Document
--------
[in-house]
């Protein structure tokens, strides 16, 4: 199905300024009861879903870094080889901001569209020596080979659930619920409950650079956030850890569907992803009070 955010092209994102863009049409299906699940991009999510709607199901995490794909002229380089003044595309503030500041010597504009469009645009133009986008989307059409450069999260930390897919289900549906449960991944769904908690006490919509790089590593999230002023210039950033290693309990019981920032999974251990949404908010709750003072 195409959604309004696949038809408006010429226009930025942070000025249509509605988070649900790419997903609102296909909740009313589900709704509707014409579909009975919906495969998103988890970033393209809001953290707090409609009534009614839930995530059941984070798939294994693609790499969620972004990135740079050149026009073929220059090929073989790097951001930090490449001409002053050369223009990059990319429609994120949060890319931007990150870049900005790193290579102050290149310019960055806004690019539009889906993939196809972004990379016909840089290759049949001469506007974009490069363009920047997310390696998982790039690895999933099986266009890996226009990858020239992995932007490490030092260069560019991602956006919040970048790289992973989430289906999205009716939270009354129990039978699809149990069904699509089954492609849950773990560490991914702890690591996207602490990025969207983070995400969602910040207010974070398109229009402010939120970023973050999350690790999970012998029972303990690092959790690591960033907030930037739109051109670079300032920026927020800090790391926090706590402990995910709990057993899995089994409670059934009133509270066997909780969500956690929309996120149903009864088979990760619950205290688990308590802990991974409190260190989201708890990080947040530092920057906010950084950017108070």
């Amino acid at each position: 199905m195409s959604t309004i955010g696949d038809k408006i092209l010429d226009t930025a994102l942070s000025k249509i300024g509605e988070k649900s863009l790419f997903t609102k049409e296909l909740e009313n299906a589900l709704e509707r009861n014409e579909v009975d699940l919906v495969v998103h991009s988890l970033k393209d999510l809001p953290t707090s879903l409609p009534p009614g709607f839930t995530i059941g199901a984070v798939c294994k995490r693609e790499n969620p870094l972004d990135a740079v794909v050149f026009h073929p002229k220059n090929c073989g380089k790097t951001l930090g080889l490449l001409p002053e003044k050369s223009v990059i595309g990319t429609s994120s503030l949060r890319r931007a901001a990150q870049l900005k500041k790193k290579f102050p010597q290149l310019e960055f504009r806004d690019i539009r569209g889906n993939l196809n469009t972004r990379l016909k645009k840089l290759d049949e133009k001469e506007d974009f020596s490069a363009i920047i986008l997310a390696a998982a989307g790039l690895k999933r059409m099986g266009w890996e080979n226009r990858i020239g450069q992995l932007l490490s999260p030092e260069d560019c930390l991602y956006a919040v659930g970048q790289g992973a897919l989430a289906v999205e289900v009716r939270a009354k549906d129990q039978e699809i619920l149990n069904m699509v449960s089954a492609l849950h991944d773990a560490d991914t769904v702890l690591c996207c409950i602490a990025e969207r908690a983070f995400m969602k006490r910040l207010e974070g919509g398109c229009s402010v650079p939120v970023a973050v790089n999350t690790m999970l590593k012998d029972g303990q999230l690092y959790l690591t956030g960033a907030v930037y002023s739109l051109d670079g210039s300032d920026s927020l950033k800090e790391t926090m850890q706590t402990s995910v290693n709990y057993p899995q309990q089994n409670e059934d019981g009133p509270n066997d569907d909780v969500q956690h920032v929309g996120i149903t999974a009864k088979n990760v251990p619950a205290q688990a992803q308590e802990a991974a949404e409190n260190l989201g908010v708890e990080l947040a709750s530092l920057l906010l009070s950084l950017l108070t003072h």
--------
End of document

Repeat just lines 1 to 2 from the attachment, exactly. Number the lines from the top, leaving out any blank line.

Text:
[in-house]
């Protein structure tokens, strides 16, 4: 199905300024009861879903870094080889901001569209020596080979659930619920409950650079956030850890569907992803009070 955010092209994102863009049409299906699940991009999510709607199901995490794909002229380089003044595309503030500041010597504009469009645009133009986008989307059409450069999260930390897919289900549906449960991944769904908690006490919509790089590593999230002023210039950033290693309990019981920032999974251990949404908010709750003072 195409959604309004696949038809408006010429226009930025942070000025249509509605988070649900790419997903609102296909909740009313589900709704509707014409579909009975919906495969998103988890970033393209809001953290707090409609009534009614839930995530059941984070798939294994693609790499969620972004990135740079050149026009073929220059090929073989790097951001930090490449001409002053050369223009990059990319429609994120949060890319931007990150870049900005790193290579102050290149310019960055806004690019539009889906993939196809972004990379016909840089290759049949001469506007974009490069363009920047997310390696998982790039690895999933099986266009890996226009990858020239992995932007490490030092260069560019991602956006919040970048790289992973989430289906999205009716939270009354129990039978699809149990069904699509089954492609849950773990560490991914702890690591996207602490990025969207983070995400969602910040207010974070398109229009402010939120970023973050999350690790999970012998029972303990690092959790690591960033907030930037739109051109670079300032920026927020800090790391926090706590402990995910709990057993899995089994409670059934009133509270066997909780969500956690929309996120149903009864088979990760619950205290688990308590802990991974409190260190989201708890990080947040530092920057906010950084950017108070």